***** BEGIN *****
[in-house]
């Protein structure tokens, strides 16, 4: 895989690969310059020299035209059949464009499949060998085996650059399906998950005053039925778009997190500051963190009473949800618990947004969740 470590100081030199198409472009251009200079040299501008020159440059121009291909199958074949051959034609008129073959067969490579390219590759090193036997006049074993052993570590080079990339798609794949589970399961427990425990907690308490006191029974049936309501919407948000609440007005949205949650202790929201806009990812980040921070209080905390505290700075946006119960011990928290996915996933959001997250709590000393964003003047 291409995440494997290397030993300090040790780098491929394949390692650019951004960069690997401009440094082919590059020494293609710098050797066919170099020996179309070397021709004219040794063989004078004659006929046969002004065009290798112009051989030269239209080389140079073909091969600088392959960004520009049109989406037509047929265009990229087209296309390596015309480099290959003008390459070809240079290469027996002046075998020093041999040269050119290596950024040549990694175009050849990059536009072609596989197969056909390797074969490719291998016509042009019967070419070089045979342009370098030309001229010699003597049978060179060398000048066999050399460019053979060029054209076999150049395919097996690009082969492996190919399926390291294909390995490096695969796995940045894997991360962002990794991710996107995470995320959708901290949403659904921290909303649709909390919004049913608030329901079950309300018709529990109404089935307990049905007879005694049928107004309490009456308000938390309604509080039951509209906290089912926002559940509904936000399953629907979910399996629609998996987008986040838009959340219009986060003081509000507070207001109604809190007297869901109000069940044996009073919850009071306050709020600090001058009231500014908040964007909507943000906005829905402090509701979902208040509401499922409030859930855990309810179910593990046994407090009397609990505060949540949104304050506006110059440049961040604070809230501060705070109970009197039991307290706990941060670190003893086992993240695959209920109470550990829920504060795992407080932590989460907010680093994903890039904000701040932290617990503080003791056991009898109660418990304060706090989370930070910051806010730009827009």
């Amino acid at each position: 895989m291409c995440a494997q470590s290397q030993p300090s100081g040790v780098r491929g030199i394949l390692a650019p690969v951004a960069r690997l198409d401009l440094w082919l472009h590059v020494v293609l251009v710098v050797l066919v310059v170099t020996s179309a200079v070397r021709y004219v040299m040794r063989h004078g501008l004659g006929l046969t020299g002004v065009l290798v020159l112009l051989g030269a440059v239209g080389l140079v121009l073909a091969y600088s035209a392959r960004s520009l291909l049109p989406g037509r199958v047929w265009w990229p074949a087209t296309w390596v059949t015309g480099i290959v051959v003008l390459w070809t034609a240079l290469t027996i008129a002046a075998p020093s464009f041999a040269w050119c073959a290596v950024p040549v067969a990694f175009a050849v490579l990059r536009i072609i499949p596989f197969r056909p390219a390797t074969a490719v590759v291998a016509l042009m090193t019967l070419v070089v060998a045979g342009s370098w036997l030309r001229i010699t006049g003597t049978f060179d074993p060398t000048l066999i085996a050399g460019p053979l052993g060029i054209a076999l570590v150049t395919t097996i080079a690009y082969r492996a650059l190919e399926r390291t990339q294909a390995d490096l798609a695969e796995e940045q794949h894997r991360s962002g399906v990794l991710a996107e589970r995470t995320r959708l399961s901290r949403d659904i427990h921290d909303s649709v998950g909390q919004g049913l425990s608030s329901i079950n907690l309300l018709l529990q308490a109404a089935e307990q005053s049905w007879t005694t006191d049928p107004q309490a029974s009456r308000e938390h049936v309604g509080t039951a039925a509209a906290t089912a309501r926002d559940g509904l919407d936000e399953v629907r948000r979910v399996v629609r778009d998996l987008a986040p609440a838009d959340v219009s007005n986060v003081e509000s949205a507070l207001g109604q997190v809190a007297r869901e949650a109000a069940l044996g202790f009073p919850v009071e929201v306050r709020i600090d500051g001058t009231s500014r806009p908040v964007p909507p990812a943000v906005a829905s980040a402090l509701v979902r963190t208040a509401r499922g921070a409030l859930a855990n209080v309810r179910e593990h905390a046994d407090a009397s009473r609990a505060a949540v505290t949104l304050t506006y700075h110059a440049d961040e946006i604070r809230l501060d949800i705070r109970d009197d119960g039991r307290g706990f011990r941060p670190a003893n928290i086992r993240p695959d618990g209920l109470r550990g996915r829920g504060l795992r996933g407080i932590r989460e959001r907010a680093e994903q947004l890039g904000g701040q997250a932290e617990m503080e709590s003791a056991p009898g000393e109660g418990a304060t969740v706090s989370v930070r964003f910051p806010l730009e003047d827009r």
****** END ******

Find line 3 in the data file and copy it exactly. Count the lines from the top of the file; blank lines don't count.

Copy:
């Amino acid at each position: 895989m291409c995440a494997q470590s290397q030993p300090s100081g040790v780098r491929g030199i394949l390692a650019p690969v951004a960069r690997l198409d401009l440094w082919l472009h590059v020494v293609l251009v710098v050797l066919v310059v170099t020996s179309a200079v070397r021709y004219v040299m040794r063989h004078g501008l004659g006929l046969t020299g002004v065009l290798v020159l112009l051989g030269a440059v239209g080389l140079v121009l073909a091969y600088s035209a392959r960004s520009l291909l049109p989406g037509r199958v047929w265009w990229p074949a087209t296309w390596v059949t015309g480099i290959v051959v003008l390459w070809t034609a240079l290469t027996i008129a002046a075998p020093s464009f041999a040269w050119c073959a290596v950024p040549v067969a990694f175009a050849v490579l990059r536009i072609i499949p596989f197969r056909p390219a390797t074969a490719v590759v291998a016509l042009m090193t019967l070419v070089v060998a045979g342009s370098w036997l030309r001229i010699t006049g003597t049978f060179d074993p060398t000048l066999i085996a050399g460019p053979l052993g060029i054209a076999l570590v150049t395919t097996i080079a690009y082969r492996a650059l190919e399926r390291t990339q294909a390995d490096l798609a695969e796995e940045q794949h894997r991360s962002g399906v990794l991710a996107e589970r995470t995320r959708l399961s901290r949403d659904i427990h921290d909303s649709v998950g909390q919004g049913l425990s608030s329901i079950n907690l309300l018709l529990q308490a109404a089935e307990q005053s049905w007879t005694t006191d049928p107004q309490a029974s009456r308000e938390h049936v309604g509080t039951a039925a509209a906290t089912a309501r926002d559940g509904l919407d936000e399953v629907r948000r979910v399996v629609r778009d998996l987008a986040p609440a838009d959340v219009s007005n986060v003081e509000s949205a507070l207001g109604q997190v809190a007297r869901e949650a109000a069940l044996g202790f009073p919850v009071e929201v306050r709020i600090d500051g001058t009231s500014r806009p908040v964007p909507p990812a943000v906005a829905s980040a402090l509701v979902r963190t208040a509401r499922g921070a409030l859930a855990n209080v309810r179910e593990h905390a046994d407090a009397s009473r609990a505060a949540v505290t949104l304050t506006y700075h110059a440049d961040e946006i604070r809230l501060d949800i705070r109970d009197d119960g039991r307290g706990f011990r941060p670190a003893n928290i086992r993240p695959d618990g209920l109470r550990g996915r829920g504060l795992r996933g407080i932590r989460e959001r907010a680093e994903q947004l890039g904000g701040q997250a932290e617990m503080e709590s003791a056991p009898g000393e109660g418990a304060t969740v706090s989370v930070r964003f910051p806010l730009e003047d827009r």